That’s What I Call|Teacher Accountability

     In the old days in Tenochtitlan, if a commoner appeared drunk in public, the Aztecs strangled him, and his parents, and every teacher he ever had, for failing to bring him up right.
     Talk about teacher accountability.
     Only the Tlatoani and his Cihuatlatoani – the emperor and his main squeeze – were allowed to get drunk in the good old days.
     The Aztecs were so barbaric that they had no national Congress, like we do – which treats education pretty much the same way the Aztecs did.
     I wrote last week about Congress’s ridiculous Common Core standards, and the bogus No Child Left Behind law, which were designed to take tax money away from poor children and shower it upon corrupt charter schools, whose students are overwhelmingly white and evangelical.
     No matter. America seems to like our No Poor Child Left Without a Swatted Behind law, whose focus is punitive: Don’t spend money on “failing” schools. Close them. Fire the black teachers and principals. Bus the kids into white districts, where they’re sure to be treated … umm …
     U.S. education policy is a travesty. It has been precisely designed to rob poor colored children of the chance of being well-educated in their own neighborhoods.
     As the late, great Al Smith said, “Let’s look at the record.”
     Congress’s reaction to a century of corruption in defense contracts was to throw more money at the Pentagon.
     Congress’s reaction to decades of torture, corruption, rape, murder and drug-smuggling by Border Patrol officers was to triple the Border Patrol force, increase their pay, hire thousands more of them with inadequate background checks, and give them less training – to throw money at the Border Patrol.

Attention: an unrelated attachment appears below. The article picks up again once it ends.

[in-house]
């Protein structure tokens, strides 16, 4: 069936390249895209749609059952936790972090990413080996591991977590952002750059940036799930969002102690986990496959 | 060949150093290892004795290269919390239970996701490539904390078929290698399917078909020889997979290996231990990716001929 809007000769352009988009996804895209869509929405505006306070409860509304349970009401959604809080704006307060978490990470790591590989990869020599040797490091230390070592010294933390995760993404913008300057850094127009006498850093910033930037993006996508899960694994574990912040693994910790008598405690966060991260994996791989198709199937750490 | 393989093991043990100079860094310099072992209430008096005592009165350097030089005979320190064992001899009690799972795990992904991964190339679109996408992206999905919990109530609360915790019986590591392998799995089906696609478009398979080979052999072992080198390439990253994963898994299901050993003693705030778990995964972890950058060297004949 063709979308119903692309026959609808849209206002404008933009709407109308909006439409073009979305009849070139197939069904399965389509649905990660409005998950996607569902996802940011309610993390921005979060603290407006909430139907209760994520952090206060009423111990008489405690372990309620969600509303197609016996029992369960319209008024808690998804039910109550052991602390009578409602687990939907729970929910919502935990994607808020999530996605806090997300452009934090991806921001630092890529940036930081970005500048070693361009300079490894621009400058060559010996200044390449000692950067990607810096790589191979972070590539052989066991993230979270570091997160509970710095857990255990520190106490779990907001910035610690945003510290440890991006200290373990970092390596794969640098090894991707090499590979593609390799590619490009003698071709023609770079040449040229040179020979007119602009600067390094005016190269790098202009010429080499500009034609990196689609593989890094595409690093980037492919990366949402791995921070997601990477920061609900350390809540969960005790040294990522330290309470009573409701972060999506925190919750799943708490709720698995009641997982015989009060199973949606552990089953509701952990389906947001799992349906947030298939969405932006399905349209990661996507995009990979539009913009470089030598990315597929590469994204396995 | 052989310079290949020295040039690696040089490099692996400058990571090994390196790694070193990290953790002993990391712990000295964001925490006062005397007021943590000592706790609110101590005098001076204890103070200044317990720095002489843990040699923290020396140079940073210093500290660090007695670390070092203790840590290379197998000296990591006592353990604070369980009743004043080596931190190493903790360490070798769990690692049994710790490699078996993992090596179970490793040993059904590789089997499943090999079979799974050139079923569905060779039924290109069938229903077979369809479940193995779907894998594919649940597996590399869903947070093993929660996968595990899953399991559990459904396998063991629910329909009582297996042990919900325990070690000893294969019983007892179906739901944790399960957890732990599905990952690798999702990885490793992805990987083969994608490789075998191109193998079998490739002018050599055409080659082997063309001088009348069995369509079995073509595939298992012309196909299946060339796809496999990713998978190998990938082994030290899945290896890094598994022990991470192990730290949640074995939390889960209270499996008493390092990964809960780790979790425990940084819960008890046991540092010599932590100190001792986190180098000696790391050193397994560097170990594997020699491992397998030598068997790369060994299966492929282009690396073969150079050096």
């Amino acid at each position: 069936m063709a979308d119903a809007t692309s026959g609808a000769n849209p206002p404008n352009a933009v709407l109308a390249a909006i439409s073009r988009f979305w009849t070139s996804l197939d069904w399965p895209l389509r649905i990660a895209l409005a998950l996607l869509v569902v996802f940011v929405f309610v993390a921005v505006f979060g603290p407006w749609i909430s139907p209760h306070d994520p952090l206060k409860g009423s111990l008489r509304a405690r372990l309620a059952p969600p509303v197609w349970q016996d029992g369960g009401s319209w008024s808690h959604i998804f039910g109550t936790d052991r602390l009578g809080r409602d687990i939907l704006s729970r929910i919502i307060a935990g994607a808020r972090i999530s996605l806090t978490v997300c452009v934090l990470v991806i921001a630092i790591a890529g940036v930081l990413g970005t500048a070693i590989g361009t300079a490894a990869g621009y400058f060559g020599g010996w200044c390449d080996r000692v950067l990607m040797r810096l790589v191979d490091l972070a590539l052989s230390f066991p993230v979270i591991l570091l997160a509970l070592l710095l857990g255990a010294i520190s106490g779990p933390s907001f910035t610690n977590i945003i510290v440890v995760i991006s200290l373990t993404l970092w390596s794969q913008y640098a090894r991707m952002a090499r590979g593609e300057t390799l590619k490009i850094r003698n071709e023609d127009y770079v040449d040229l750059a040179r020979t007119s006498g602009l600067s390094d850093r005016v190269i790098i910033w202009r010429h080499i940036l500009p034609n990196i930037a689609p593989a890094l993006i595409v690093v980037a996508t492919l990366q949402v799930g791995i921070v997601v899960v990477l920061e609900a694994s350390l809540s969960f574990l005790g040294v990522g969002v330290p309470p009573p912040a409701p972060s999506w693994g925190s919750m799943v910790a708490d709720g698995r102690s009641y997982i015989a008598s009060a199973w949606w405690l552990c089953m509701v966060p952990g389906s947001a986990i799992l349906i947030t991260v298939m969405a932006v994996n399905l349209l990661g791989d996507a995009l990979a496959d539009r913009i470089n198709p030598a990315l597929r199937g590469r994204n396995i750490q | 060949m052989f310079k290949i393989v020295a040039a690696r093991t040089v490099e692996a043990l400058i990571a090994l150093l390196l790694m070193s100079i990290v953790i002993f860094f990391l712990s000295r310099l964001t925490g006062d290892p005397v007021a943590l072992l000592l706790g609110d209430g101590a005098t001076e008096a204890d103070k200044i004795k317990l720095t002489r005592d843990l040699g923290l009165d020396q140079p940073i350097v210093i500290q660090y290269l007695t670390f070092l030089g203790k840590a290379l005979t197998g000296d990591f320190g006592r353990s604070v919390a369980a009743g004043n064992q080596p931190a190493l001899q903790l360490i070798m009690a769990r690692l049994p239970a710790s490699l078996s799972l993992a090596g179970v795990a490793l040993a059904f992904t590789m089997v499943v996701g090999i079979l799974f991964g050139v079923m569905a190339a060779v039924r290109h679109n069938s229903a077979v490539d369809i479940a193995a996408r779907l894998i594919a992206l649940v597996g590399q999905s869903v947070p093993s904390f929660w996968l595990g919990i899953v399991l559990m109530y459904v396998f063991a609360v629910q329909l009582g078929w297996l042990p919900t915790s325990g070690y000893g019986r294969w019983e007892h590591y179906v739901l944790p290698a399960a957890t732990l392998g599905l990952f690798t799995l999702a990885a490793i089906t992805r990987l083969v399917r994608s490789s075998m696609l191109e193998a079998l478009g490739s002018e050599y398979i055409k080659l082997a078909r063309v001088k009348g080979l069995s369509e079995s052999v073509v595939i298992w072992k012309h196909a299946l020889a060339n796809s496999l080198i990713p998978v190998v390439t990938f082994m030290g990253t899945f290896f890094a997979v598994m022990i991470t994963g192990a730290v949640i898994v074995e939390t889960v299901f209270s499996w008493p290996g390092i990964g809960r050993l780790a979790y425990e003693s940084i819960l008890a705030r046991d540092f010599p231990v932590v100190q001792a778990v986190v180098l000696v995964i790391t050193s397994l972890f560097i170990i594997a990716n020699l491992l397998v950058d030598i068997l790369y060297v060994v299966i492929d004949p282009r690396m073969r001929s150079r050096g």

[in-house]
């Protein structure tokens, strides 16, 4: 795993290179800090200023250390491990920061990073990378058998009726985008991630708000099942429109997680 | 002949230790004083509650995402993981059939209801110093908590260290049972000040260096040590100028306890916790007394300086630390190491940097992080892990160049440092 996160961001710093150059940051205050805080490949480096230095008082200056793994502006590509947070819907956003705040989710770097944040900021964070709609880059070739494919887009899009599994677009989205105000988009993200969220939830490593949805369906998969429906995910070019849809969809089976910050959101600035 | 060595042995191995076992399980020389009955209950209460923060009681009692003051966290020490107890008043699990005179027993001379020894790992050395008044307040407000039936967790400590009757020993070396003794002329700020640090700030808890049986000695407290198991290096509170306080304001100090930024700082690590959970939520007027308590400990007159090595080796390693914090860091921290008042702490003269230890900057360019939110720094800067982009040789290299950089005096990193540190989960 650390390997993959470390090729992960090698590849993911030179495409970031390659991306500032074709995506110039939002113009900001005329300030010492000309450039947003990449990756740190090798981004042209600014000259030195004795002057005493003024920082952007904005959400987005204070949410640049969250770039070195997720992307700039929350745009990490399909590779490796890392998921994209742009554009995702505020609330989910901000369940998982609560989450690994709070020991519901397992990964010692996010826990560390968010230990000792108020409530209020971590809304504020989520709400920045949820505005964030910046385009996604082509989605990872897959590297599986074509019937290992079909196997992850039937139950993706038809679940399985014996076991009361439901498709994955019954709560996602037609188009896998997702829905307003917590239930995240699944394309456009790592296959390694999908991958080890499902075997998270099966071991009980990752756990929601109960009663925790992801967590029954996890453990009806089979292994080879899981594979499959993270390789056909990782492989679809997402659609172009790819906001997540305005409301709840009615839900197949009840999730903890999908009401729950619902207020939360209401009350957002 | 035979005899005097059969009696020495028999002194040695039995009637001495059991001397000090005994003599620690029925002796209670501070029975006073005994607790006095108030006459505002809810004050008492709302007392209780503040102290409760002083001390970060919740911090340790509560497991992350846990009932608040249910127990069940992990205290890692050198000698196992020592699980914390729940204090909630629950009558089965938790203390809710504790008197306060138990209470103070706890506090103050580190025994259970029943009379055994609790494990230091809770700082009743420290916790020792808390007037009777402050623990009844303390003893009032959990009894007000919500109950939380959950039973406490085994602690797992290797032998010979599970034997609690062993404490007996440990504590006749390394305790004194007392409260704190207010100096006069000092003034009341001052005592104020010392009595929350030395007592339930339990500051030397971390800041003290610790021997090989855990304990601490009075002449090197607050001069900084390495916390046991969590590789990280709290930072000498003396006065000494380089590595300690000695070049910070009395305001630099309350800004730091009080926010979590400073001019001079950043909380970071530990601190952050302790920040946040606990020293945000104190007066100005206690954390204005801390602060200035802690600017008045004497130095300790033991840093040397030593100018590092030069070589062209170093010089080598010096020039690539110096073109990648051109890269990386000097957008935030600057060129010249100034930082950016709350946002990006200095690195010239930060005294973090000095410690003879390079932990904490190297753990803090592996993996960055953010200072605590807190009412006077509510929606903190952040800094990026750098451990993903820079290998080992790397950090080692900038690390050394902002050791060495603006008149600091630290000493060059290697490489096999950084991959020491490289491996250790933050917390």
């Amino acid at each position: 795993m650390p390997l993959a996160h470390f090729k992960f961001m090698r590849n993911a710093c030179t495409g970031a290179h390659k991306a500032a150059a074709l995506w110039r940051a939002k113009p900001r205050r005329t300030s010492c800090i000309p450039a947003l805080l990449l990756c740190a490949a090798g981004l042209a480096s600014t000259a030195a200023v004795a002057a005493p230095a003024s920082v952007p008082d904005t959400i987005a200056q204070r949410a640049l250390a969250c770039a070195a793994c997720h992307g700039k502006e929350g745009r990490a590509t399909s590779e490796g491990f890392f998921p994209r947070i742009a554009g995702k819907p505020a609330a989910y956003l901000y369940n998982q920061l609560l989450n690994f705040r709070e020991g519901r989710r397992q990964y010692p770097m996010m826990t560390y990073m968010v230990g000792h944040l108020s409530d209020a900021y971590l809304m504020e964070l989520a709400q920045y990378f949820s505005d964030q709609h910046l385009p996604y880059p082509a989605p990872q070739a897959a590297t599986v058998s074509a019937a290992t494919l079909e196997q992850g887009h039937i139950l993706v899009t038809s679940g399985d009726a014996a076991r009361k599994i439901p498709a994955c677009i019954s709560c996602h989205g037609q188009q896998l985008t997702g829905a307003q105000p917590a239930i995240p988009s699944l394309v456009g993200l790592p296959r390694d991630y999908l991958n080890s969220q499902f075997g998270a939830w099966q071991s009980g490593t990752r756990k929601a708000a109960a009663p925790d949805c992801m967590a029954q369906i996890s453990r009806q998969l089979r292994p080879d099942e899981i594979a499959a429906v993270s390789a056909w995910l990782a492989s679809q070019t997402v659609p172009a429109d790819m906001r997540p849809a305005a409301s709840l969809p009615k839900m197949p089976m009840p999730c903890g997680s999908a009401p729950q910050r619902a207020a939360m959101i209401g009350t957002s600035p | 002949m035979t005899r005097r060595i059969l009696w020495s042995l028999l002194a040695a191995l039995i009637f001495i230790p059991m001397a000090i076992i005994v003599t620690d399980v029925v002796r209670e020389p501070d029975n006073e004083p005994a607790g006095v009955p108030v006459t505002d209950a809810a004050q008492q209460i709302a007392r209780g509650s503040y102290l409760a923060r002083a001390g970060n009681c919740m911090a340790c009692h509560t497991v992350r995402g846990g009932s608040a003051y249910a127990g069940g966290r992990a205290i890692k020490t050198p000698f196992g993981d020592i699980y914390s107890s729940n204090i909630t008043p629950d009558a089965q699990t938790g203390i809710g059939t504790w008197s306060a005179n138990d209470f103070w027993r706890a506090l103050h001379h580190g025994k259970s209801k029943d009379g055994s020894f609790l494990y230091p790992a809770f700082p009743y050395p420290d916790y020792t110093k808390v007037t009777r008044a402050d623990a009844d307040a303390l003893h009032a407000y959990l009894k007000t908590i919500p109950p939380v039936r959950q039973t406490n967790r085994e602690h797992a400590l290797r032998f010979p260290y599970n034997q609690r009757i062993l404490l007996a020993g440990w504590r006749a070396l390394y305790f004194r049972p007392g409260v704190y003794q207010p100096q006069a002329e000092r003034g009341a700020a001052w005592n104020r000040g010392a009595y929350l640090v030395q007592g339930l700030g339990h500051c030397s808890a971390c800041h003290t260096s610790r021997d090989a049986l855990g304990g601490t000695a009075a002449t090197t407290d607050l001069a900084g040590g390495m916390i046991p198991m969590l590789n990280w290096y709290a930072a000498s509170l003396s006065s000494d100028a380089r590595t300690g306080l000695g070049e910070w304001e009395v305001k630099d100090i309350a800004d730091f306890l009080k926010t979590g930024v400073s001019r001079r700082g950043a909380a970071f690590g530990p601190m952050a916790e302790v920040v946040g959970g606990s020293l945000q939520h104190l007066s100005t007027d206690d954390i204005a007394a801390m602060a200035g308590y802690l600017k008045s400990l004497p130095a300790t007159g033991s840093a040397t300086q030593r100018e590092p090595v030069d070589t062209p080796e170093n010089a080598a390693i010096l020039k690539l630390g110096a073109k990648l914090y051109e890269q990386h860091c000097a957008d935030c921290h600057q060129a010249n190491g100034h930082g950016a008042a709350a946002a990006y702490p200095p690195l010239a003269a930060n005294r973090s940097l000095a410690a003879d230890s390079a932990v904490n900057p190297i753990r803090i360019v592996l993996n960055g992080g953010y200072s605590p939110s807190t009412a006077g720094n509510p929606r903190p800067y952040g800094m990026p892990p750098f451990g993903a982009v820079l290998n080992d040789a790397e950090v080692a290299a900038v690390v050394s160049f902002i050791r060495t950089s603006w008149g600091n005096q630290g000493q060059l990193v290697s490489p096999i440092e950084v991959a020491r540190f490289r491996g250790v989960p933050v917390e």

Congress’s reaction to U.S. corporations that pay figurehead board members jillions of dollars a year was to give the corporations billions of dollars in tax breaks, if the fat cats’ corrupt and incompetent corporations can’t keep up with Japan or Europe.
     And what was Congress’s reaction to our supposedly “failing schools”?
     Was it to spend more money to hire good teachers?
     To buy computers that poor children can use?
     No, it was to blame the children, and their teachers, and the schools: to close schools in poor neighborhoods, to fire their teachers and principals, to bus the children into white neighborhoods where, we may assume, the government thinks it’s worth spending our money.
     I have a better idea.
     Any senator or congressman who proposes a plan to improve public education by funneling tax dollars away from public schools into private schools should be asked to provide proof that his or her plan would work.
     If he or she cannot provide this proof, he should be strangled in public, preferably on Fox TV.
     The congressman’s wife and children and teachers and employers and campaign contributors and all the corporate CEOs who gave him money should be strangled too.
     Maybe not all on Fox.
     Let’s be fair.
     We don’t have to televise all of the executions, but all of these congressmen and senators should be punished, unless they can provide any argument based in reality – any proof at all – that their plans have a base in the real world.
     Children can’t vote. So Congress for a generation has been using poor kids as masturbatory tools for political gain.
     Poor children of color are brought up today knowing that there’s no point in voting.
     I can’t blame them.
     It might not be strictly legal, or constitutional, to execute congressmen on national TV, but hey, the states and our police forces do it to poor kids every day.
     Why not you and me, to congressmen?
     (Robert Kahn is deputy under assistant secretary of the West Coast Region of the Republican Party’s Committee for Grammatical Reform.)

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